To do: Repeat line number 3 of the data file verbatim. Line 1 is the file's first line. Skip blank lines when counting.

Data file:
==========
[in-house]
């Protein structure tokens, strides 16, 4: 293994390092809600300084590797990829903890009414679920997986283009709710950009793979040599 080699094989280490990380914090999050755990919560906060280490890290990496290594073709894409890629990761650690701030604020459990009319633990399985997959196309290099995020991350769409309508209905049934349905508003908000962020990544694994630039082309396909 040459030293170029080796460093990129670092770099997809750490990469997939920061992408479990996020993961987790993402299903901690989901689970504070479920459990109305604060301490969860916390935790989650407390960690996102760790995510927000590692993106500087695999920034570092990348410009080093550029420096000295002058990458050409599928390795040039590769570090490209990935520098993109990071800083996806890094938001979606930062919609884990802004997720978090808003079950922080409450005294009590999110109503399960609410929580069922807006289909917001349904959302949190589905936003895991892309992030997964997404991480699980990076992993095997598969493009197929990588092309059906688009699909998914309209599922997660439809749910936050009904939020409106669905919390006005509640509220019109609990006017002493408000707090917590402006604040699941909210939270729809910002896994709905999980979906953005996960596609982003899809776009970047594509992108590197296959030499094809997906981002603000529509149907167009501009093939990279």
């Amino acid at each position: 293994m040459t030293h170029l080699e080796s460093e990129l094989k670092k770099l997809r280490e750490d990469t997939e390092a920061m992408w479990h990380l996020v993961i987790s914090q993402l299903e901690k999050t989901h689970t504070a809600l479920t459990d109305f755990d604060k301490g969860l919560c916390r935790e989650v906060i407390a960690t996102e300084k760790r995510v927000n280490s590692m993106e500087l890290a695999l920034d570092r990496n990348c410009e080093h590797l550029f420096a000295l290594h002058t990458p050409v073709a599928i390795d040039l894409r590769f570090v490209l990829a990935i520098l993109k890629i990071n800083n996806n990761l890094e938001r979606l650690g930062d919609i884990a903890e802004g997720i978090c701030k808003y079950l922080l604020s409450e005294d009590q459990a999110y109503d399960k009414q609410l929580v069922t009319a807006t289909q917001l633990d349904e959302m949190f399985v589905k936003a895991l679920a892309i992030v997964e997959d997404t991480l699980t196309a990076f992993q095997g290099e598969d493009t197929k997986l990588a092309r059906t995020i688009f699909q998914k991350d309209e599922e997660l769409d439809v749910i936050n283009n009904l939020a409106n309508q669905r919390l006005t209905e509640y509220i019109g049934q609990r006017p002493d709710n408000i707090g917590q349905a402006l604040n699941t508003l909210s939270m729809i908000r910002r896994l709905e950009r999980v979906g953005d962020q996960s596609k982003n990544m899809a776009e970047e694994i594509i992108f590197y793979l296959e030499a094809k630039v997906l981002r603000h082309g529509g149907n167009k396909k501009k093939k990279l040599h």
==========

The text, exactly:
């Amino acid at each position: 293994m040459t030293h170029l080699e080796s460093e990129l094989k670092k770099l997809r280490e750490d990469t997939e390092a920061m992408w479990h990380l996020v993961i987790s914090q993402l299903e901690k999050t989901h689970t504070a809600l479920t459990d109305f755990d604060k301490g969860l919560c916390r935790e989650v906060i407390a960690t996102e300084k760790r995510v927000n280490s590692m993106e500087l890290a695999l920034d570092r990496n990348c410009e080093h590797l550029f420096a000295l290594h002058t990458p050409v073709a599928i390795d040039l894409r590769f570090v490209l990829a990935i520098l993109k890629i990071n800083n996806n990761l890094e938001r979606l650690g930062d919609i884990a903890e802004g997720i978090c701030k808003y079950l922080l604020s409450e005294d009590q459990a999110y109503d399960k009414q609410l929580v069922t009319a807006t289909q917001l633990d349904e959302m949190f399985v589905k936003a895991l679920a892309i992030v997964e997959d997404t991480l699980t196309a990076f992993q095997g290099e598969d493009t197929k997986l990588a092309r059906t995020i688009f699909q998914k991350d309209e599922e997660l769409d439809v749910i936050n283009n009904l939020a409106n309508q669905r919390l006005t209905e509640y509220i019109g049934q609990r006017p002493d709710n408000i707090g917590q349905a402006l604040n699941t508003l909210s939270m729809i908000r910002r896994l709905e950009r999980v979906g953005d962020q996960s596609k982003n990544m899809a776009e970047e694994i594509i992108f590197y793979l296959e030499a094809k630039v997906l981002r603000h082309g529509g149907n167009k396909k501009k093939k990279l040599h």